Date: Sat, 15 Sep 2001 08:03:16 -0400 From: Charles Tilly <ct135 at columbia.edu> To: amsoc <amsoc at columbia.edu> Subject: Predictions
Let me take advantage of this bullhorn to broadcast some predictions concerning what we will eventually learn about and from the suicide crashes a little less than four days ago.
Students of human affairs can hope to make two different kinds of predictions: unconditional predictions based on statistical regularities, and if-then predictions based on causal regularities. In the first category, demographers compare favorably to weather forecasters when it comes to anticipating, over large populations, how many children will be born tomorrow, how many people will be injured in automobile accidents, and so on -- just so long as they remember which day of the week and year tomorrow is, making appropriate adjustments for weekly and seasonal cycles.
The second category brings us instantly onto controversial territory; at issue is not just the validity of any particular causal connection but a set of assumptions concerning the nature of social processes, causality, and knowledge of both social processes and causality.
I write out predictions in the two categories not because I know the answers better than anyone else, but for precisely the opposite reason. Most of learn more from discovering that we were wrong, then inquiring into how and why we went wrong, than from being right. I am hoping a) to encourage amsoc colleagues to lay out their own contrary predictions, b) to identify errors in my own knowledge and reasoning, c) thereby to identify errors in the public discussion of what to do about terrorists and d) perhaps to stimulate more creative and constructive thinking about alternatives to dividing up the world into Us and Them as a preliminary to dropping bombs on Them.
It will turn out that:
1. More than four suicide crews set off to seize airliners on Tuesday, but only four succeeded in taking over their targets.
2. Participants in the effort were never, ever in their lives all in the same place in the same time.
3. All were connected indirectly by networks of personal acquaintance, but not all had ever met each other, or knowingly joined a single conspiracy.
4. Because of network logic, all were therefore connected to Osama bin Laden and a number of other organizers or sponsors of attacks on western targets.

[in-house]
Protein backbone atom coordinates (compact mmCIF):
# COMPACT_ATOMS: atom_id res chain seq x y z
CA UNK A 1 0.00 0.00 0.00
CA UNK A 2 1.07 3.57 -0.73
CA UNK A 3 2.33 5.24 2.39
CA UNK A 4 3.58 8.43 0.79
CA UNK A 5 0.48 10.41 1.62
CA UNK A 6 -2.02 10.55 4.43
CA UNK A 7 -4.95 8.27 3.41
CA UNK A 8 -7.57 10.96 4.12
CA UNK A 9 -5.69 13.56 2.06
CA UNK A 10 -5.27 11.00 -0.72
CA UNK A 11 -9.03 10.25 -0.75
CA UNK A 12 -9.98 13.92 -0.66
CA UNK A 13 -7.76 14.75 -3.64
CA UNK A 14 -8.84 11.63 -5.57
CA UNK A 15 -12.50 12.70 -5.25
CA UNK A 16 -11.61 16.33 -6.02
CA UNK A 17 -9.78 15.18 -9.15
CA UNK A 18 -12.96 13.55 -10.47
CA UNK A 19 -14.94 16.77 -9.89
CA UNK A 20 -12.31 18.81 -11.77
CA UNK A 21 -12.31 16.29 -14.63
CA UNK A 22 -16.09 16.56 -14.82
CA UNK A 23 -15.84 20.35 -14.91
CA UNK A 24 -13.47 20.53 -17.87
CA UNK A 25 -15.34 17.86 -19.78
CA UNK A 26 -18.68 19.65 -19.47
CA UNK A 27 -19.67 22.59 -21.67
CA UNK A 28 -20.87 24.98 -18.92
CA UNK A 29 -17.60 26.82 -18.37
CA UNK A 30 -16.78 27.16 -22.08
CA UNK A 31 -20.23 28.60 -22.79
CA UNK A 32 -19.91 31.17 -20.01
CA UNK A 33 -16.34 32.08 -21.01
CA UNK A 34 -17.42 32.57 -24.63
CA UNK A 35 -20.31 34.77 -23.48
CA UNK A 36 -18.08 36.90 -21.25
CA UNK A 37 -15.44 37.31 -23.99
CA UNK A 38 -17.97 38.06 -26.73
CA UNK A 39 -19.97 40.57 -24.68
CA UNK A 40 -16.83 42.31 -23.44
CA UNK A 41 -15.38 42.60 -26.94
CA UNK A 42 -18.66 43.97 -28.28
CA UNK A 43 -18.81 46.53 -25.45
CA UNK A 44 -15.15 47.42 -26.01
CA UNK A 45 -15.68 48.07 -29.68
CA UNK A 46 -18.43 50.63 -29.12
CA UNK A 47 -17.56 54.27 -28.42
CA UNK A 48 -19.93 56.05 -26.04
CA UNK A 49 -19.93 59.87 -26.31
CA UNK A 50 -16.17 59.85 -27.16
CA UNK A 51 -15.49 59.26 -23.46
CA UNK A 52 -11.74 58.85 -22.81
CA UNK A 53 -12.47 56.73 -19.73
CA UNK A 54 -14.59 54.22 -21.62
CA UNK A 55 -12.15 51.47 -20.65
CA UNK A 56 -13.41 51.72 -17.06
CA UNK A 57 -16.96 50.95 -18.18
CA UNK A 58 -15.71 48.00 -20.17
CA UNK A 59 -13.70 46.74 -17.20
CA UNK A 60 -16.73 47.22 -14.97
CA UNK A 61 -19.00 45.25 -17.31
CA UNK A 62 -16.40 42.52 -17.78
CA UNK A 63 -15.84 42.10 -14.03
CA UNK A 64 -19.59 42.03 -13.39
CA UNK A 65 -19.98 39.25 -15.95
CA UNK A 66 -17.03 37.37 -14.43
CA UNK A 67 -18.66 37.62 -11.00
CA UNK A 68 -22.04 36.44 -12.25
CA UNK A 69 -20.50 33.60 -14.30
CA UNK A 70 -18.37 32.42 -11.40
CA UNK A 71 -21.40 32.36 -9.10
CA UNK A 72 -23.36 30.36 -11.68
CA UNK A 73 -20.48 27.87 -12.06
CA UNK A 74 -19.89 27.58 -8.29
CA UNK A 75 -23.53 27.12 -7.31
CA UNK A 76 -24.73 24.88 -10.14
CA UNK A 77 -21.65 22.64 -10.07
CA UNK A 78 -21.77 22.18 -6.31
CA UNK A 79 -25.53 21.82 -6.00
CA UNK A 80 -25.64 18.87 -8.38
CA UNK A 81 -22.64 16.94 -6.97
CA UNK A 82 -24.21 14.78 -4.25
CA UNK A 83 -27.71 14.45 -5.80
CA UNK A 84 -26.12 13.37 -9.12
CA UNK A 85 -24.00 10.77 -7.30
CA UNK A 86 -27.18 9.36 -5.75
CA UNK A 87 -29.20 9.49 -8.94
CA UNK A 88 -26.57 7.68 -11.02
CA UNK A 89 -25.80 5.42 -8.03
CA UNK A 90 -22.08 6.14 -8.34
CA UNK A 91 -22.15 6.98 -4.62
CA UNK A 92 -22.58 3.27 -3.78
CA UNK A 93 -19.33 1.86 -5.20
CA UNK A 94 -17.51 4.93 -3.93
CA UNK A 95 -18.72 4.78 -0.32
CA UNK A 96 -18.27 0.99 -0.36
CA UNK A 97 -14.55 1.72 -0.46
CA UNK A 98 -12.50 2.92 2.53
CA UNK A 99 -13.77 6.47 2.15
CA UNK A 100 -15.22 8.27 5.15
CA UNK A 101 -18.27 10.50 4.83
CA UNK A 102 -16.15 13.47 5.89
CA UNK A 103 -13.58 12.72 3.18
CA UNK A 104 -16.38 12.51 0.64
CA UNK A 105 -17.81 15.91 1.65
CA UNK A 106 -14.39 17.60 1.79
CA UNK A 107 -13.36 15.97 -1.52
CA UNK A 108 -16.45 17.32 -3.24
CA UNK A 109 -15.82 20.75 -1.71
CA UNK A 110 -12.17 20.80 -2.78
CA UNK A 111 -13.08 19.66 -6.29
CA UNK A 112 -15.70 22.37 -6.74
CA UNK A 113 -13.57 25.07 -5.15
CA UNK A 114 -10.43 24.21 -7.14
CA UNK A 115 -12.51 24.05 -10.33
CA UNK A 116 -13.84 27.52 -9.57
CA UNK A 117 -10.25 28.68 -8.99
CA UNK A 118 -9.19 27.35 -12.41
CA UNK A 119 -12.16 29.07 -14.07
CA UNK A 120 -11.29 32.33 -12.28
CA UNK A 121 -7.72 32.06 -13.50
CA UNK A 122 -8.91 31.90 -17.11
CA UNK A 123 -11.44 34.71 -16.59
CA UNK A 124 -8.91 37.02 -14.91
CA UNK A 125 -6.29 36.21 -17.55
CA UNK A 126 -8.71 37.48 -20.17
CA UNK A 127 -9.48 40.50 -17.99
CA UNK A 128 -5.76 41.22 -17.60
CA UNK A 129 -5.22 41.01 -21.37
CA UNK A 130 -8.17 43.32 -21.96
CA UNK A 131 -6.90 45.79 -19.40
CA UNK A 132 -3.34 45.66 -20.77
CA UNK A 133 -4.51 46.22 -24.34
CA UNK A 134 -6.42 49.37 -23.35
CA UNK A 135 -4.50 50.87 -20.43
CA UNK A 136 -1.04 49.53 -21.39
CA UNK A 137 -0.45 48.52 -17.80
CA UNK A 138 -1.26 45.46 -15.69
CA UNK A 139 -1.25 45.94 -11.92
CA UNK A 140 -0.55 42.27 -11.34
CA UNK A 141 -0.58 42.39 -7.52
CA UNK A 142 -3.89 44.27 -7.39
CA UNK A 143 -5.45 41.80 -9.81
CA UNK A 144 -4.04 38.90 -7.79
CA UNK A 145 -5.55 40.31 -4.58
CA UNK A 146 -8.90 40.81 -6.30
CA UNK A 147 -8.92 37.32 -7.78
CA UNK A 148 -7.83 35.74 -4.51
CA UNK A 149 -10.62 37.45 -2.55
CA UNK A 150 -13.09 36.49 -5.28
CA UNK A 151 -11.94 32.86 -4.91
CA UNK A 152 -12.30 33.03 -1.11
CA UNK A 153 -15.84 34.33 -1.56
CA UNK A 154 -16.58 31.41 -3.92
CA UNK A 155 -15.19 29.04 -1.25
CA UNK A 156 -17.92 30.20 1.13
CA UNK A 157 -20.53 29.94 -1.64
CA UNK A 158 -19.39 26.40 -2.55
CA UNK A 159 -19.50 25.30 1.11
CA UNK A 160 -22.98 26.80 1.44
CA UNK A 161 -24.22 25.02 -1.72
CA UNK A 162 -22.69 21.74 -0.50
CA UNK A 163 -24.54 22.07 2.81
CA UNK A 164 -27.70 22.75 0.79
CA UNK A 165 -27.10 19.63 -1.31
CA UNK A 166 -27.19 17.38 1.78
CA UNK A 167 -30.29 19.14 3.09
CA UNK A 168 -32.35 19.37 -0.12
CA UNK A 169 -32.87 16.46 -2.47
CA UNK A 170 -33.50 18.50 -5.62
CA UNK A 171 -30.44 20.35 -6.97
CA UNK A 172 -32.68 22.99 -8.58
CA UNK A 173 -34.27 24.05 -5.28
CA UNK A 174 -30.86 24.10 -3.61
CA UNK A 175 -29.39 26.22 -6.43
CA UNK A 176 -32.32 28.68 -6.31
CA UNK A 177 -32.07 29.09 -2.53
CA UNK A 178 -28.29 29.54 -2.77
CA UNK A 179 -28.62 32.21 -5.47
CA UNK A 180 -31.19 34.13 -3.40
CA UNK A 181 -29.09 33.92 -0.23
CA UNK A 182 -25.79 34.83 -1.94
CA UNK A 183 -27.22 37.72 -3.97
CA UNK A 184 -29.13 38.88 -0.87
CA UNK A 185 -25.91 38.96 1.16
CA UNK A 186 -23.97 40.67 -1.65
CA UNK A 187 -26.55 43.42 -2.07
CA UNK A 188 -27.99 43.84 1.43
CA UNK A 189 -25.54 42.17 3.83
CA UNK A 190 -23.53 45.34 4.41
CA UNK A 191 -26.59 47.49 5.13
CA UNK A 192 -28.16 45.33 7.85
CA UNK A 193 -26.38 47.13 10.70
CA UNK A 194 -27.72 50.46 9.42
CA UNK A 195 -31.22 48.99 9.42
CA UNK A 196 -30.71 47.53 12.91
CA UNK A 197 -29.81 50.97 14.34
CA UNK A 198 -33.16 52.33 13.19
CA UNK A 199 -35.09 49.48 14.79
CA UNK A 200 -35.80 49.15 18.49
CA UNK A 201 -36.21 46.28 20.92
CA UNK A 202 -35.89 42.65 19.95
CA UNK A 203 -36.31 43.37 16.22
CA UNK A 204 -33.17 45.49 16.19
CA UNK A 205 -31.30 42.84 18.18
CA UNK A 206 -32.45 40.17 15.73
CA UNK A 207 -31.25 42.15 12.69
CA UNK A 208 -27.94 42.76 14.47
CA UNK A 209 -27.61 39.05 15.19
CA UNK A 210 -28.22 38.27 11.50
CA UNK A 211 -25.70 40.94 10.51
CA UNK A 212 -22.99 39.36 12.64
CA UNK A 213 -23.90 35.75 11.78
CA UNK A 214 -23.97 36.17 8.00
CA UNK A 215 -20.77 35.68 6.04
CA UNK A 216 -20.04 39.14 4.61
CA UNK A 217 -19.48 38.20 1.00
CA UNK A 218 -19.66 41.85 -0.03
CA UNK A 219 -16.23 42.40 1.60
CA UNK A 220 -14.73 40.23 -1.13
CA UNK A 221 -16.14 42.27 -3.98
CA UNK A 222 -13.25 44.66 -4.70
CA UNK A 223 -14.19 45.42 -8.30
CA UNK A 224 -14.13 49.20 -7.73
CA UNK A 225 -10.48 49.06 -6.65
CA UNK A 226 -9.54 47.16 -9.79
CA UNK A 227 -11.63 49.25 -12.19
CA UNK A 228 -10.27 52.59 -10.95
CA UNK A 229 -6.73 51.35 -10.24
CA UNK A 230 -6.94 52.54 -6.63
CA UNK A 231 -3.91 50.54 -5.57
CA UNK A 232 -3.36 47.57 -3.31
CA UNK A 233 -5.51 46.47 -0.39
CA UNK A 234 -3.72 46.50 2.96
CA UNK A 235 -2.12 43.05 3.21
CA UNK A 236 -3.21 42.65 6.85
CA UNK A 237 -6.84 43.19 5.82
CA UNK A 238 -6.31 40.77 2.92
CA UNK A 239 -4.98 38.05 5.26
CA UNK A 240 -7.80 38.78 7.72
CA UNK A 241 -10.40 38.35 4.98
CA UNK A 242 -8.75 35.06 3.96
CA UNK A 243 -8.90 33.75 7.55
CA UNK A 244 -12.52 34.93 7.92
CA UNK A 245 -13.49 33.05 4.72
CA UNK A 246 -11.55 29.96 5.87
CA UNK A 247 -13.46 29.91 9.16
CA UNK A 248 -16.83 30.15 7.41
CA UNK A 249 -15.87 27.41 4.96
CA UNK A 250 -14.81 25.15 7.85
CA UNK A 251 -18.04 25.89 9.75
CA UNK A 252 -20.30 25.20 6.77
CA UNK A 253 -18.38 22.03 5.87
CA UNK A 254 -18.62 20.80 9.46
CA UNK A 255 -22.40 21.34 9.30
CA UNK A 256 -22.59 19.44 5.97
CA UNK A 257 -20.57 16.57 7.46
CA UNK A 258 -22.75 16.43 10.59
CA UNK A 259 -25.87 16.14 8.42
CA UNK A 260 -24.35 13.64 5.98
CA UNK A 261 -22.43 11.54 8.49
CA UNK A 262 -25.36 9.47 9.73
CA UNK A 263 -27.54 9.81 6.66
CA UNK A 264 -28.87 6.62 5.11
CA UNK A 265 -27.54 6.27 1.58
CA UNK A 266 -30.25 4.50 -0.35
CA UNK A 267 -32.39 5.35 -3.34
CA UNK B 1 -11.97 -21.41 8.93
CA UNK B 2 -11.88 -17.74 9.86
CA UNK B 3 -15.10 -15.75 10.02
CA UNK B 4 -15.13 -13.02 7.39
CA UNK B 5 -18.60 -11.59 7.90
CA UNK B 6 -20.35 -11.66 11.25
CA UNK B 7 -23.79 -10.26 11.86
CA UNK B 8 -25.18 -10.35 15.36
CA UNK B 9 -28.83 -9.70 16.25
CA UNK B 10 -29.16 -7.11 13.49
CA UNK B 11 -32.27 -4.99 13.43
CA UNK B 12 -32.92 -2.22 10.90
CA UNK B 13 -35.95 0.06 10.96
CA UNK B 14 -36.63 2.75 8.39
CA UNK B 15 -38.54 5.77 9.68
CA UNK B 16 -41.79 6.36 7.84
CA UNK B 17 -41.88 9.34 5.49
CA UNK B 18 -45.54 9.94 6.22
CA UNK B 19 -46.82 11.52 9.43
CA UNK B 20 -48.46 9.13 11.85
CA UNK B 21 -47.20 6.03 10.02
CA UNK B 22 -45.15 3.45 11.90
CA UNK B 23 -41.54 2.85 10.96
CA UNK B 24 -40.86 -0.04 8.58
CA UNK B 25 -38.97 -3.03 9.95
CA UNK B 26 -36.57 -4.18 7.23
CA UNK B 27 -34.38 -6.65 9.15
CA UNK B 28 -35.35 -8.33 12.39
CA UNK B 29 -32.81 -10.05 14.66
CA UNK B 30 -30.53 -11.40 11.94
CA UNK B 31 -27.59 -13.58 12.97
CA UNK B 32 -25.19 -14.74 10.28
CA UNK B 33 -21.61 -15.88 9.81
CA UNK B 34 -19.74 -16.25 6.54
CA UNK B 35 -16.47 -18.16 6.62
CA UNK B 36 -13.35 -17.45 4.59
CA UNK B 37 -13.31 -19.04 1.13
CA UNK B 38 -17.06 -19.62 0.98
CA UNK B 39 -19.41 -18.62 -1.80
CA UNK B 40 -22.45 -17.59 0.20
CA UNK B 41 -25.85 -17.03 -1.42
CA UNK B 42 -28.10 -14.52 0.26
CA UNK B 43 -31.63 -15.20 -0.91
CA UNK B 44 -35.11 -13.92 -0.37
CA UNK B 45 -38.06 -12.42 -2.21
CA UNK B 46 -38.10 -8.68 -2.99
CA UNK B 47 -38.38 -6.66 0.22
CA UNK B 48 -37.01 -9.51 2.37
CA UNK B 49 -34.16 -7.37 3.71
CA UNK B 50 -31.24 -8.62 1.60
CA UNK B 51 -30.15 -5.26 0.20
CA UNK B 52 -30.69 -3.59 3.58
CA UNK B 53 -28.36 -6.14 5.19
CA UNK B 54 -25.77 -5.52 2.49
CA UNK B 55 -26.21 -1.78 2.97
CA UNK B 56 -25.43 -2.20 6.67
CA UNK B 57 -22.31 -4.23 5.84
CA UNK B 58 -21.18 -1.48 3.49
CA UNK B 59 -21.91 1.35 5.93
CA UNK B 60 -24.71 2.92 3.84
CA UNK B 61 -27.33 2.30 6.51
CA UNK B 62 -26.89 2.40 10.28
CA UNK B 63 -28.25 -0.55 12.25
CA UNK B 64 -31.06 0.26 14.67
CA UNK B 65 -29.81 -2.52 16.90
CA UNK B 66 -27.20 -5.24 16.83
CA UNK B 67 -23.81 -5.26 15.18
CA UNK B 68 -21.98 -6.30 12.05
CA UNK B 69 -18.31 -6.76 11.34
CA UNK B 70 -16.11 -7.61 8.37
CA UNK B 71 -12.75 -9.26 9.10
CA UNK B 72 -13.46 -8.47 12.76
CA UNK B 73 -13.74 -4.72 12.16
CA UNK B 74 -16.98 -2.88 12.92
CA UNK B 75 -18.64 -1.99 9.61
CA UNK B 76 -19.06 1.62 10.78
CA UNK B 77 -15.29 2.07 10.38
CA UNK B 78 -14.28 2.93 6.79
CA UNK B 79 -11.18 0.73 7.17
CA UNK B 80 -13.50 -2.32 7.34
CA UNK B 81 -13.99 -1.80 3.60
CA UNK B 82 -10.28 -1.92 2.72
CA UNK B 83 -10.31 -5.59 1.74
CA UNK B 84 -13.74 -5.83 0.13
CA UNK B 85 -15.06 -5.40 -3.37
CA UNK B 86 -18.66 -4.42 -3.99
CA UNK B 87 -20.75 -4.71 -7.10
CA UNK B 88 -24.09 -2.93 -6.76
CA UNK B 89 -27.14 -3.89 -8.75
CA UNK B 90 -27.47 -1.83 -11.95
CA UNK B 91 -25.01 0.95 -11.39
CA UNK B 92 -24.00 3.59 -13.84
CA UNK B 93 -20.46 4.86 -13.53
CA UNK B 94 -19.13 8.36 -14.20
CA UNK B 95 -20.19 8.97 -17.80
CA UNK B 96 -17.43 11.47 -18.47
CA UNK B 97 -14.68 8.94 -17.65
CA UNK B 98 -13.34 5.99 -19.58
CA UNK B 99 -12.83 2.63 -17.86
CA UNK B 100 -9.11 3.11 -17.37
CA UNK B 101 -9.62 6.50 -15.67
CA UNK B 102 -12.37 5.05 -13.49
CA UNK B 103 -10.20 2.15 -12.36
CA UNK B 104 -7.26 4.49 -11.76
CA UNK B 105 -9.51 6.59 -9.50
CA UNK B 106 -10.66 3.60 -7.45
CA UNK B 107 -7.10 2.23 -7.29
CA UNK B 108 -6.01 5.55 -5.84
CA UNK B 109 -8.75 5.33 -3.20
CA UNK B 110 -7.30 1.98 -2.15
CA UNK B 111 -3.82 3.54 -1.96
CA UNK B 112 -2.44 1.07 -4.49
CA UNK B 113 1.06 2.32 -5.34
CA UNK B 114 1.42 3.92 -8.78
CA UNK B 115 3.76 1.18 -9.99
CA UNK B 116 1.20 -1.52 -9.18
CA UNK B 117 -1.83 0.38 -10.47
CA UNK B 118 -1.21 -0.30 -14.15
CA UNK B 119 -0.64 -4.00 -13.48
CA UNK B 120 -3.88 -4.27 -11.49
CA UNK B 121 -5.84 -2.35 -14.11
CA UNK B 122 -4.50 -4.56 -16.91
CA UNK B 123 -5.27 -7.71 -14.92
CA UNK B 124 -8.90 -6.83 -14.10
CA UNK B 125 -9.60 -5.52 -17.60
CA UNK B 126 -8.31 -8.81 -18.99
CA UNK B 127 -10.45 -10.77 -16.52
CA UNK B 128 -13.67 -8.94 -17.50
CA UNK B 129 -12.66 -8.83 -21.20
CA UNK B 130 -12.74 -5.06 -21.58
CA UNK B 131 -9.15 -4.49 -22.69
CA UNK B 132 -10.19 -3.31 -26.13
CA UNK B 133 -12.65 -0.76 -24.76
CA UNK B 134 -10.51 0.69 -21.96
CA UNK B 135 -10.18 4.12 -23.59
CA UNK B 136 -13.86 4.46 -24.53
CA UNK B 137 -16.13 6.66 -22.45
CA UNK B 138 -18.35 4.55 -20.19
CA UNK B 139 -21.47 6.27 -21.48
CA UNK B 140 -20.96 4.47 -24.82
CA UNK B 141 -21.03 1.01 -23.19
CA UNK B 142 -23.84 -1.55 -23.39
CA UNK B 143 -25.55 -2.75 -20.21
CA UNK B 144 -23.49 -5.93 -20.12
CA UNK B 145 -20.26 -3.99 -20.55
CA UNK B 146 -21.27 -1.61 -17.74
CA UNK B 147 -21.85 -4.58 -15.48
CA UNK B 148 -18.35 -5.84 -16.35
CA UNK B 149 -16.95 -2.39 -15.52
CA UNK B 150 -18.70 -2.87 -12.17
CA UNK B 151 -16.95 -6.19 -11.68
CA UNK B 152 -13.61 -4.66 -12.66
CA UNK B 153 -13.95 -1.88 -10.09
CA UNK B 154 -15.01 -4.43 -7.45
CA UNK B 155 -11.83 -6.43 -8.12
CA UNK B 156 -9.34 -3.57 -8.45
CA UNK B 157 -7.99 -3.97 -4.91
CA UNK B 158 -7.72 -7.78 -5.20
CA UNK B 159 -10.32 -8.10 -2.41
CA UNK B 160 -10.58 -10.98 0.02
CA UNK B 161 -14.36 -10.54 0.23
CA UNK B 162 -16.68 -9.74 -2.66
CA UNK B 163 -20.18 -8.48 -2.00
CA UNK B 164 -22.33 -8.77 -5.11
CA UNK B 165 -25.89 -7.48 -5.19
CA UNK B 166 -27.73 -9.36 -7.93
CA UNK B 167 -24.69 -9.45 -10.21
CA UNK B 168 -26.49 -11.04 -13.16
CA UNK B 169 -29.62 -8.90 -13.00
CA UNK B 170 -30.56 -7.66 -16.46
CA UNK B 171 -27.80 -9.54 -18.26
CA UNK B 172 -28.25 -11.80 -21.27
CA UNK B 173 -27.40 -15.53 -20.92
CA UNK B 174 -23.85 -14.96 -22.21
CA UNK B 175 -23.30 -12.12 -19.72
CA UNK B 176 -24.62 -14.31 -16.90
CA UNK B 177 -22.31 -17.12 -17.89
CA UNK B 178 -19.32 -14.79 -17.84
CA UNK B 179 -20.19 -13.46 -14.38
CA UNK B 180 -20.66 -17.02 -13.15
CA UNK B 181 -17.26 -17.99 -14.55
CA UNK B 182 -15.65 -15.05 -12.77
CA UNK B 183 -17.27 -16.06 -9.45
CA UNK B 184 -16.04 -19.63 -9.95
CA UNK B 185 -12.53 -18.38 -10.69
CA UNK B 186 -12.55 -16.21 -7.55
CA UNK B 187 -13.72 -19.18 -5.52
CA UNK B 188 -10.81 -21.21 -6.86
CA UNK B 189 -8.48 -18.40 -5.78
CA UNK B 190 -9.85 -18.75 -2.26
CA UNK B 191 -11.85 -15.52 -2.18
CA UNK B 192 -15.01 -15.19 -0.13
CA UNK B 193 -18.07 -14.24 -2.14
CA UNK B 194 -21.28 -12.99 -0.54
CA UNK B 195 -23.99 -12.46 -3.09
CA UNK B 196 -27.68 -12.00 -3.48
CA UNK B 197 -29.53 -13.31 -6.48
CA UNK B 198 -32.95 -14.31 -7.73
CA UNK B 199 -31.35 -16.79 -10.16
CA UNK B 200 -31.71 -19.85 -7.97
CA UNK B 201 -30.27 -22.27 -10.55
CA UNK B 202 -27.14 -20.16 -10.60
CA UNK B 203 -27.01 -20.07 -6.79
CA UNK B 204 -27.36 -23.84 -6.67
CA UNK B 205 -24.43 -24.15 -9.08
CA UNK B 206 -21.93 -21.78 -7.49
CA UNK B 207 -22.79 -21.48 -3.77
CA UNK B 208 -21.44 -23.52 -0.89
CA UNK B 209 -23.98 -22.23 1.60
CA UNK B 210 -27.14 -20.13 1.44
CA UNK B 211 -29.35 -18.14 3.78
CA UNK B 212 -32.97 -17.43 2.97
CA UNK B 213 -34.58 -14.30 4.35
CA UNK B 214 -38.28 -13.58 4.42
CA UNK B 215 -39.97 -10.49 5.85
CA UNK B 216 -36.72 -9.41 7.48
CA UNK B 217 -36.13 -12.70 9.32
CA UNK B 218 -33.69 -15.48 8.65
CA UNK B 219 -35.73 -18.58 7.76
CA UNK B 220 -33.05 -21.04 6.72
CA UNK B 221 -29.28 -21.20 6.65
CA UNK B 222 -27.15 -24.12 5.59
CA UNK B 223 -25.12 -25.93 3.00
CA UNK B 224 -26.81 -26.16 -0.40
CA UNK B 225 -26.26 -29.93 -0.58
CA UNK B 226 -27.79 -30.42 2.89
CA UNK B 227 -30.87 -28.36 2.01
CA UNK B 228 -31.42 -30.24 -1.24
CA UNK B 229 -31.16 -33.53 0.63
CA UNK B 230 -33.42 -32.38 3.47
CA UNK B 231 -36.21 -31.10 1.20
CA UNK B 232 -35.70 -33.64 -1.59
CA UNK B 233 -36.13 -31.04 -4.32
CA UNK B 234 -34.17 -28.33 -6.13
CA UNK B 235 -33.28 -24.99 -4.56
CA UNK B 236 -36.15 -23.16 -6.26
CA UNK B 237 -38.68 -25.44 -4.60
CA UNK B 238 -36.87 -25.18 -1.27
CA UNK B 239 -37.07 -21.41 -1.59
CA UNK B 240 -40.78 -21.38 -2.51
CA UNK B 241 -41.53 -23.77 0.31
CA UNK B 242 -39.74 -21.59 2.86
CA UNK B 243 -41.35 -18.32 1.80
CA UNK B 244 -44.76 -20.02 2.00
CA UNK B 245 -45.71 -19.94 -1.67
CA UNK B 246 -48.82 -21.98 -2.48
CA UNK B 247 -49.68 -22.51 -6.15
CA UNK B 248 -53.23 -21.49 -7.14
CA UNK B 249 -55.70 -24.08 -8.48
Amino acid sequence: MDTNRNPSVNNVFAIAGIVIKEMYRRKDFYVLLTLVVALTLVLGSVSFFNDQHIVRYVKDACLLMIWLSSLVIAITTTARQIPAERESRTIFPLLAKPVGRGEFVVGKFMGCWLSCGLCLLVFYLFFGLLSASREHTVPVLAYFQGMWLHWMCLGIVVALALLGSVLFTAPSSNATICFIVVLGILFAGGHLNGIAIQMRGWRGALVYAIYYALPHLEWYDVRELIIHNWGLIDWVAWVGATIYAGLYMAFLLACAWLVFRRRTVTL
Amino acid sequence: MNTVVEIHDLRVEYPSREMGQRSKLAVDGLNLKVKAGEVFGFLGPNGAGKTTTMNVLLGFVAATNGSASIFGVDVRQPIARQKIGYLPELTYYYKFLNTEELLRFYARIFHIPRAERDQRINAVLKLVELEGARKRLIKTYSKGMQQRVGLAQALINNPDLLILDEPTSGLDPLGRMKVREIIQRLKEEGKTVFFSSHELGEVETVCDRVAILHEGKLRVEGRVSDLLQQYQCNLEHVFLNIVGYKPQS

5. But no single organization or single leader coordinated Tuesday's action.
6. Some participants in seizure of aircraft only learned what they were supposed to do shortly before action began, and had little or no information about other planned seizures of aircraft.
7. Instead of emerging from a single well coordinated plot, these actions result in part from competition among clusters of committed activists to prove their greater devotion and efficacy to the (vaguely defined) cause of bringing down the enemy (likewise vaguely defined).
8. Bombing the presumed headquarters of terrorist leaders will a) shift the balance of power within networks of activists and b) increase incentives of unbombed activists to prove their mettle.
9. If the US, NATO, or the great powers insist that all countries choose sides (thus reconstituting a new sort of Cold War), backing that insistence with military and financial threats will increase incentives of excluded powers to align themselves with dissidents inside countries that have joined the US side, and of dissidents to accept aid from the excluded.
10. Most such alliances will form further alliances with merchants handling illegally traded drugs, arms, diamonds, lumber, oil, sexual services, and rubber.
11. In Russia, Uzbekistan, Lebanon, the Caucasus, Turkey, Sudan, Nigeria, Serbia, Algeria, and a number of other religiously divided countries, outside support for dissident Muslim forces will increase, with increasing connection among Islamic oppositions across countries.
12. Bombing the presumed originator(s) of Tuesday's attacks and forcing other countries to choose sides will therefore aggravate the very conditions American leaders will declare they are preventing.
13. If so, democracy (defined as relatively broad and equal citizenship, binding consultation of citizens, and protection from arbitrary actions by governmental agents) will decline across the world.
Am I sure these dire predictions are correct? Of course not. I write them out both to place myself on record and to encourage counter-predicitons from better informed colleagues.
-- Charles Tilly Joseph L. Buttenwieser Professor of Social Science, Columbia University 514 Fayerweather Hall, Mail Code 2552, New York 10027-7001, USA telephone 212 854 2345, fax 212 854 2963, electronic ct135 at columbia.edu